November 24, 2012

Discrimination against “The Risky”, in America, “the Home of the Brave”, is pure tragedy.

Gillian Tett quotes Peter Thiel concerns about that American innovation is slowing, sapped by the financial boom and a risk-averse culture. “There might be a great deal to gain in sharing the pain” November 24. To that Kenneth Rogoff had retorted that it was the implosion of the debt bubble – not lack of innovation that hurt American growth. 

Ms Tett finds Mr. Thiel’s comment fascinating in how it reflects America as “a country founded with an optimism that anything could be done, and had little sense of resource constraint” 

Yes, that might have been true but currently the US, like Europe, have introduced severe constraints on one of the most important elements of innovation and development, namely that of risk-taking.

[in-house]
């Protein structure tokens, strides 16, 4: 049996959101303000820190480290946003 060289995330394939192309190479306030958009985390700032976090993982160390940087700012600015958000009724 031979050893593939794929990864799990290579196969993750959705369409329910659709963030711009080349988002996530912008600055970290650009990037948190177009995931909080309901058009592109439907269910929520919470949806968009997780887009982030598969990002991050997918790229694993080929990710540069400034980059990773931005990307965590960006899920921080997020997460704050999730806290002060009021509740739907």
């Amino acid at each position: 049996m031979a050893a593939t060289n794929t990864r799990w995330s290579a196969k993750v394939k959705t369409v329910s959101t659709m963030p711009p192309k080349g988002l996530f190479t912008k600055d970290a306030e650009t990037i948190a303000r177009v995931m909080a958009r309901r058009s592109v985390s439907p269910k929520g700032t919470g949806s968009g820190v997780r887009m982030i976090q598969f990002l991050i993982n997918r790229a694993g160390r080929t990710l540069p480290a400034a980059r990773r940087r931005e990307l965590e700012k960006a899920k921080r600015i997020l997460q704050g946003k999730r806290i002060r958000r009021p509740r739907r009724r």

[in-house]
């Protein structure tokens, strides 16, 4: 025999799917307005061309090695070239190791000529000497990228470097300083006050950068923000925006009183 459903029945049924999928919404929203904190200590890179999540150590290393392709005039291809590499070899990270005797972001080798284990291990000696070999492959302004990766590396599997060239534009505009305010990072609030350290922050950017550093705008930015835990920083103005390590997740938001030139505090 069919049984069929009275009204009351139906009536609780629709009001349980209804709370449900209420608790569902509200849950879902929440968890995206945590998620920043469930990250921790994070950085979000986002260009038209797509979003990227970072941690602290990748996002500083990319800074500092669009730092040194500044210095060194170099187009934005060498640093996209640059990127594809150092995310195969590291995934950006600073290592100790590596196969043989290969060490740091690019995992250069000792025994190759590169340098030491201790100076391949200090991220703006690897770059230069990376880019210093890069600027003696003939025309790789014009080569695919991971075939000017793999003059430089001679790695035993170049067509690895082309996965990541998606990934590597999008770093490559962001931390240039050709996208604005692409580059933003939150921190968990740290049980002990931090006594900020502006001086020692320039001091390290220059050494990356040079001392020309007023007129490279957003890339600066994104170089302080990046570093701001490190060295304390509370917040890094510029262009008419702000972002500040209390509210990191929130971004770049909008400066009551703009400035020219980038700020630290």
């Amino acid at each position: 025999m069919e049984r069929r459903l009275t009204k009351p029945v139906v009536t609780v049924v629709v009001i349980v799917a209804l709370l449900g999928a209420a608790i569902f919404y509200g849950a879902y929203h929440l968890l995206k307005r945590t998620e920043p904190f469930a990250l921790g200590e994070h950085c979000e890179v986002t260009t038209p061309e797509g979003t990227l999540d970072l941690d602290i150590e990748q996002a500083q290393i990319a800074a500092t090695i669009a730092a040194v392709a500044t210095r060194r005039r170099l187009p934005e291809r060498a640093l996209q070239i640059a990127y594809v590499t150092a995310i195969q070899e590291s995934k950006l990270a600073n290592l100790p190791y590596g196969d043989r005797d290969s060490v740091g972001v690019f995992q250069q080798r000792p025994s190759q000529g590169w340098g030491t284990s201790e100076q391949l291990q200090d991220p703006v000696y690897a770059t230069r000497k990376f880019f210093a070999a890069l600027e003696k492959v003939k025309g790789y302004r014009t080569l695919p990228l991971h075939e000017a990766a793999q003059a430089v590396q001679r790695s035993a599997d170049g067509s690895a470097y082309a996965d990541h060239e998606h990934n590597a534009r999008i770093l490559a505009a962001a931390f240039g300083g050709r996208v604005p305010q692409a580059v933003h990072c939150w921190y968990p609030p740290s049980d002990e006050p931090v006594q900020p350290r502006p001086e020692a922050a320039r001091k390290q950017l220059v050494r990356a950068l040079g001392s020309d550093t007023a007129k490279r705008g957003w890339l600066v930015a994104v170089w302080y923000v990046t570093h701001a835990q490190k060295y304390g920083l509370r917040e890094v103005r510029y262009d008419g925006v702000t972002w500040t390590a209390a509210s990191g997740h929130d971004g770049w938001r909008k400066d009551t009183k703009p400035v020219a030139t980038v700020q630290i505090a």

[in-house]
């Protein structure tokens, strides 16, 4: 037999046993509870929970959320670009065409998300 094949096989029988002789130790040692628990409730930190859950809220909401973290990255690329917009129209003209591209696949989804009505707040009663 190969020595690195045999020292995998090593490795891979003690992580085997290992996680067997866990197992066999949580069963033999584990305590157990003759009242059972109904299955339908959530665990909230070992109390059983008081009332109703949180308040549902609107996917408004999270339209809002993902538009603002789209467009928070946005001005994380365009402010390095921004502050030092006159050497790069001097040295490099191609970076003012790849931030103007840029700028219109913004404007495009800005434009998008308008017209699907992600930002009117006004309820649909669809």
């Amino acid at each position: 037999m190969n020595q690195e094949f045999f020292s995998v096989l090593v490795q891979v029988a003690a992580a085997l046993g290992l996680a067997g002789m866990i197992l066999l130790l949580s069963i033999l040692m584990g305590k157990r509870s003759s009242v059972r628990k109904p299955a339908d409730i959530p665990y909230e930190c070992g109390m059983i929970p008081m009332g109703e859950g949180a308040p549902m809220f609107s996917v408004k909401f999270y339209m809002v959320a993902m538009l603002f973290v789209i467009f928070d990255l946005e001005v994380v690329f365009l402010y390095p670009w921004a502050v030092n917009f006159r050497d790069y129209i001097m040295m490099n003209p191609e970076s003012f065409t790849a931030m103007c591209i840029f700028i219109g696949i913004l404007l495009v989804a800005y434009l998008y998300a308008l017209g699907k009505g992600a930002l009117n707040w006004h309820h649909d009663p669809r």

The debt bomb-that imploded has absolutely nothing to do with credits given to entrepreneurs or other risk-taking innovation ventures, but exclusively with credits given to what was officially considered to be absolutely safe. 

It was the direct result of extremely confused and risk-averse bank regulators who by allowing the banks to leverage their equity many times more for exposures considered as part of “The Infallibles” effectively locked out “The Risky” from access to bank credit, as these could not provide the banks with similar returns on equity. 

The Risky” are already sufficiently discriminated against by Mark Twain’s banker, he who lends you the umbrella when the sun is out and wants it back, fast, when it looks like it is going to rain. That the regulators has layered on additional discrimination against “The Risky” in a land that prides itself being called “the land of the brave”, is pure tragedy. 

A nation that worries more about history, what it has got, “The Infallible”, the old, than about the future, what it can get, “The Risky”, the young, is a nation that is stalling and falling.